- WellâŚ to wrap things up, I suppose I should say that with findings submitted directly to regulators, like the OCC, and not to the banks themselves, let alone to the public, I think this actually scores a bullâs eye as both the most insulting program design I have ever seen my government announce, and the most uncaring.
- So, very well done, guys and gals in governmentâŚ you have done it once again.Â You have managed to take something of critical importance to millions and after spending time and money, transform it into something entirely worthless.Â Youâve really outdone yourselves and you should be quite proud.
- And then let us not forget the âinsiderâ that came forward to tell me about his experience working as an independent reviewer.Â His story likely didnât drive participation either.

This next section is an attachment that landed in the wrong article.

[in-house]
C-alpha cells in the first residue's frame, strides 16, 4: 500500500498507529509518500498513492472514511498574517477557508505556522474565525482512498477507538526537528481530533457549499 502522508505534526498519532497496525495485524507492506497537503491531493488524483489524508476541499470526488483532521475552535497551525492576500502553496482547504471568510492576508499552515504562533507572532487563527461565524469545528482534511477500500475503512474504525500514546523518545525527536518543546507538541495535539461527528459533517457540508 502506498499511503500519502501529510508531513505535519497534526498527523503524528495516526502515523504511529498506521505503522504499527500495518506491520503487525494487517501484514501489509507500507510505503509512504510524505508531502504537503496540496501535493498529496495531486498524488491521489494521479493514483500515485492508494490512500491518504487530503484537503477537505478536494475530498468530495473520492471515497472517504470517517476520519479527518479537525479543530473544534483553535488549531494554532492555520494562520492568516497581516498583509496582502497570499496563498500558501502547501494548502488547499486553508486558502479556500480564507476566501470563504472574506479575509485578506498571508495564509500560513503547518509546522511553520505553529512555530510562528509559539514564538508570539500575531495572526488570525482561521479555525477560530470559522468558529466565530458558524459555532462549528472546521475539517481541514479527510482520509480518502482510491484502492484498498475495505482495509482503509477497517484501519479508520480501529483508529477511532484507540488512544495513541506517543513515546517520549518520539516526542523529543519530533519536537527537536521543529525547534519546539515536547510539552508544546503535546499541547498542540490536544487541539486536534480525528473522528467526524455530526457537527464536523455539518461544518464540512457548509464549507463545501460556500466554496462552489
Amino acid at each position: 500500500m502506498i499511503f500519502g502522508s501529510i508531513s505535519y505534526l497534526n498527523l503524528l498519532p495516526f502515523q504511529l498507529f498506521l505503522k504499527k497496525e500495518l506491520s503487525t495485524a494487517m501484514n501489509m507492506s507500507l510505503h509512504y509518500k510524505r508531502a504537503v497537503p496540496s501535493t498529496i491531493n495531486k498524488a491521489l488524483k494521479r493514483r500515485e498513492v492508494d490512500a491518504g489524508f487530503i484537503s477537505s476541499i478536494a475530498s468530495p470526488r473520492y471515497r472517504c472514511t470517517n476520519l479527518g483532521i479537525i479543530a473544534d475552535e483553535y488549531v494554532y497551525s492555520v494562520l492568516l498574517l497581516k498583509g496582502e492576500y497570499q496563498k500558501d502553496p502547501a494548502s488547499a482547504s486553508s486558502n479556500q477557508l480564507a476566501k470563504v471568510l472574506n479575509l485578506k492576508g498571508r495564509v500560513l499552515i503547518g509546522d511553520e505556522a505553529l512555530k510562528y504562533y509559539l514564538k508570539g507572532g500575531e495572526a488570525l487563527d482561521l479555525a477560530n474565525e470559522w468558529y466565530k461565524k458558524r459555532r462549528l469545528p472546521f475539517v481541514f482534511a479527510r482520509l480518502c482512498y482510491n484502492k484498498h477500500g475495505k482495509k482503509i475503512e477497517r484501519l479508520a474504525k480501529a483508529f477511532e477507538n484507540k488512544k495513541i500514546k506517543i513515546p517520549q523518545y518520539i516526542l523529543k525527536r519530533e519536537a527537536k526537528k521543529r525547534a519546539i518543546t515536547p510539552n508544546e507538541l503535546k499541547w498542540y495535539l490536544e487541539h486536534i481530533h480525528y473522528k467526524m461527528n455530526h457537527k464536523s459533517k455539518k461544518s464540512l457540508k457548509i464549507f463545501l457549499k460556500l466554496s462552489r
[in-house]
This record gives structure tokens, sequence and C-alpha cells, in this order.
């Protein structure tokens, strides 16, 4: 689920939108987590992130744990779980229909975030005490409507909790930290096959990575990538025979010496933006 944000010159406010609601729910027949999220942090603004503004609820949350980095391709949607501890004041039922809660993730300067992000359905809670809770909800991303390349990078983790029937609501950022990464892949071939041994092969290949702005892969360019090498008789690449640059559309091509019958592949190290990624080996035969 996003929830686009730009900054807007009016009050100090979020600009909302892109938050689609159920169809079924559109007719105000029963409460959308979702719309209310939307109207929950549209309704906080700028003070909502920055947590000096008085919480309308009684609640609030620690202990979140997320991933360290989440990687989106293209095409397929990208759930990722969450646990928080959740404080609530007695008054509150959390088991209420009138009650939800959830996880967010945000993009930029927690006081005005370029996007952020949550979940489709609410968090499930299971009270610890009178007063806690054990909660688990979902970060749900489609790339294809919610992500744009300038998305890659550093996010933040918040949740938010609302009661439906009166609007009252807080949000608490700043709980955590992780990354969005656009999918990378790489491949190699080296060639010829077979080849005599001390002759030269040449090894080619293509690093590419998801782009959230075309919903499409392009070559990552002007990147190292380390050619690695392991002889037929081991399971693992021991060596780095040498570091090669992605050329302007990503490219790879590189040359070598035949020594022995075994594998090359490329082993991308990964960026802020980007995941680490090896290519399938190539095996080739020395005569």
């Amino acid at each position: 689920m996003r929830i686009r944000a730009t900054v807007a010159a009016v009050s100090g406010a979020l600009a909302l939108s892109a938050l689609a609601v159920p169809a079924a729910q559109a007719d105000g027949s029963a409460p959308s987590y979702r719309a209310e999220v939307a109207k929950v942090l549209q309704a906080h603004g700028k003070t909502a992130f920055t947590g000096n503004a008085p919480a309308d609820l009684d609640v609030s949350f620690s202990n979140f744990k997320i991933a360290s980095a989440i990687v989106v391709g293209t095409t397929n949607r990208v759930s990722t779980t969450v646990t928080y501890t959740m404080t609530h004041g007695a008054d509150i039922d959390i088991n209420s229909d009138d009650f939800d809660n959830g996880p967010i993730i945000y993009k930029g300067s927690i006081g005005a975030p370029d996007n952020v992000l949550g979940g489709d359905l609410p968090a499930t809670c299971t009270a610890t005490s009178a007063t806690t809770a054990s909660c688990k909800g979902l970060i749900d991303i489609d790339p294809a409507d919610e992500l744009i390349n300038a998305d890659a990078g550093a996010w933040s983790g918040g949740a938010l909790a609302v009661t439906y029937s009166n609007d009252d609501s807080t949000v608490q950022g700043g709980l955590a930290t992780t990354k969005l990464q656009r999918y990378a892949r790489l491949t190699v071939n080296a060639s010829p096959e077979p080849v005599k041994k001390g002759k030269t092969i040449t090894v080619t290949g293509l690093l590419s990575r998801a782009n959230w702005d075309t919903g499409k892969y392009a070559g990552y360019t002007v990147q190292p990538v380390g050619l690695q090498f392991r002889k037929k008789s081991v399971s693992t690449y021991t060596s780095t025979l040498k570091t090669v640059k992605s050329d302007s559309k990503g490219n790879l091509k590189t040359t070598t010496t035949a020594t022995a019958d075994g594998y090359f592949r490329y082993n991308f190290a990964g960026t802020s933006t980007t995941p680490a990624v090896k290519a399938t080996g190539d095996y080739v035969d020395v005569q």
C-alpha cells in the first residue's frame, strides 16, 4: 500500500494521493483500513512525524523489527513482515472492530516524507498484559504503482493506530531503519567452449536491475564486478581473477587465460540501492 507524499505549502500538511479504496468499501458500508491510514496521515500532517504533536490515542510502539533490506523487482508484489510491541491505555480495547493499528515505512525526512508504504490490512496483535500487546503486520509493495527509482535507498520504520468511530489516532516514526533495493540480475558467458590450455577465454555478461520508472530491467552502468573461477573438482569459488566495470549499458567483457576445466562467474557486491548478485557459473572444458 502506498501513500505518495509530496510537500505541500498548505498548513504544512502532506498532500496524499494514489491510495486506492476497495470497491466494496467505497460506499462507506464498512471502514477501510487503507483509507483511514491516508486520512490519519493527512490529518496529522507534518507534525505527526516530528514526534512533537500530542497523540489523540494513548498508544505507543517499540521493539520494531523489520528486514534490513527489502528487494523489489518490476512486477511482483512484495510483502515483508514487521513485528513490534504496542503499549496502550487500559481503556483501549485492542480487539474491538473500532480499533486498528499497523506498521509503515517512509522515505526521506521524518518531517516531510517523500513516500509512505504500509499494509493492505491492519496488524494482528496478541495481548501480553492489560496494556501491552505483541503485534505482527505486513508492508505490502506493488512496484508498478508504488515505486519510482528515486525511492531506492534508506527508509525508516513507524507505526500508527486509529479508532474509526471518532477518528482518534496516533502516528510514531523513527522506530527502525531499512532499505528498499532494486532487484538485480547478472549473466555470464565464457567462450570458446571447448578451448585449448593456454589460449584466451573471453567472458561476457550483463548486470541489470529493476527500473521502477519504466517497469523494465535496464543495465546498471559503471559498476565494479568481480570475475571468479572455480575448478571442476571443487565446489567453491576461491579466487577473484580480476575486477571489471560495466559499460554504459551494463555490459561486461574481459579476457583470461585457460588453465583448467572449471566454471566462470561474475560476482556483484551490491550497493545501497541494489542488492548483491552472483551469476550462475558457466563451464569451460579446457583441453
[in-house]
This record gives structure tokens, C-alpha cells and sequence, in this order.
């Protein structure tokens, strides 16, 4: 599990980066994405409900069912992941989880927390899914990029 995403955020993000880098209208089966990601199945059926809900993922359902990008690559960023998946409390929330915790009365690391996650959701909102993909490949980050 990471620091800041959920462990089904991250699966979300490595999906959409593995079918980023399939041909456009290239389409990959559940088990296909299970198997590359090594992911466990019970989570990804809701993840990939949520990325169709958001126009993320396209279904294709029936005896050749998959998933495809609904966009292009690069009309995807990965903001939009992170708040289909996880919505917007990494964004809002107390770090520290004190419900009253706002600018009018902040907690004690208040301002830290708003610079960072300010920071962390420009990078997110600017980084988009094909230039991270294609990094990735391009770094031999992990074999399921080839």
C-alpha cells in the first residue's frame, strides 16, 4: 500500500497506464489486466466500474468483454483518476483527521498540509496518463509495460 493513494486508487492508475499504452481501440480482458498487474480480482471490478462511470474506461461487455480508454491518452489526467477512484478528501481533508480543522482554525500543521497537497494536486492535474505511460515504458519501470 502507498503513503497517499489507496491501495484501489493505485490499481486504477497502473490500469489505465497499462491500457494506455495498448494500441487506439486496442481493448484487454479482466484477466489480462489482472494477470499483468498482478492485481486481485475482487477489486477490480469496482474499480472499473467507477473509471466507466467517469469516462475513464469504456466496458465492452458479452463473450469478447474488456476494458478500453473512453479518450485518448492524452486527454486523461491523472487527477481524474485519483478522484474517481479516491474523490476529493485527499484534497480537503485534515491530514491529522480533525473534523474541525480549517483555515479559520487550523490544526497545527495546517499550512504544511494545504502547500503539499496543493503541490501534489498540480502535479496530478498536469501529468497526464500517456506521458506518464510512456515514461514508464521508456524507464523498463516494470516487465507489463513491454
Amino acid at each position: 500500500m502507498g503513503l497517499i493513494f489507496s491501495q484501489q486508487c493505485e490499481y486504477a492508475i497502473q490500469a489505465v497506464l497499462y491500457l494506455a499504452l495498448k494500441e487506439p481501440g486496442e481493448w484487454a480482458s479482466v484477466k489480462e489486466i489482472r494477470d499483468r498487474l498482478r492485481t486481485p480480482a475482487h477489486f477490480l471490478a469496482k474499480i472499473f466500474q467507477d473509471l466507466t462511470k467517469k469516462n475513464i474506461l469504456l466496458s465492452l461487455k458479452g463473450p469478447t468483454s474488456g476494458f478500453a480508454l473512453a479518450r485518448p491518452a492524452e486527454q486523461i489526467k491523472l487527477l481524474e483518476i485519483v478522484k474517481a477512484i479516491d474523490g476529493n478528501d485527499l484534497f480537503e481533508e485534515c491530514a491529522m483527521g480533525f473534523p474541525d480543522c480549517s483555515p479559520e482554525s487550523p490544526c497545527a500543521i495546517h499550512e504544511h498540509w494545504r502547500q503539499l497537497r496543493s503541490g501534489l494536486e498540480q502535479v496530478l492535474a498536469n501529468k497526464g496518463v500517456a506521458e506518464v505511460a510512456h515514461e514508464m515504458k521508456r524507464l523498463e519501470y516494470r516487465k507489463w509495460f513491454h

So, GAO peopleâŚ does that help clear things up for you at all as to why the level of participation in the OCCâs quasi-independent and entirely secretive foreclosure review might have been a tad on the low side of expectations.Â Actually, that the OCC or anyone else in government actually thought that anyone at all would participate is a testament to just how out of touch you all are with your constituents.
I mean, at least you managed to get just under 200,000 to close their eyes and say, âThereâs no place like home.â You should be happy that you didnât end up with 20,000 or even 2,000.Â I know, there were supposedly 4.5 million that were eligible, but I think the ratio is correct if you compare those that were supposed to be helped by HAMP with those that actually were.
You reap what you sow, GAO people, you reap what you sow.
And by the wayâŚ am I getting my message across here?Â Please let me know because if my writing is taxing your reading abilities, Iâm sure I can find a homeowner to help me dumb it down to your level.
P.S. And lest you think me entirely unsupportive, you should also know that I also wrote helpful things about the OCCâs promised process, as in âOCCâs Independent Foreclosure Review is Ready for Homeowners.âÂ You see, I try to helpâŚ itâs just that you make it so damn hard.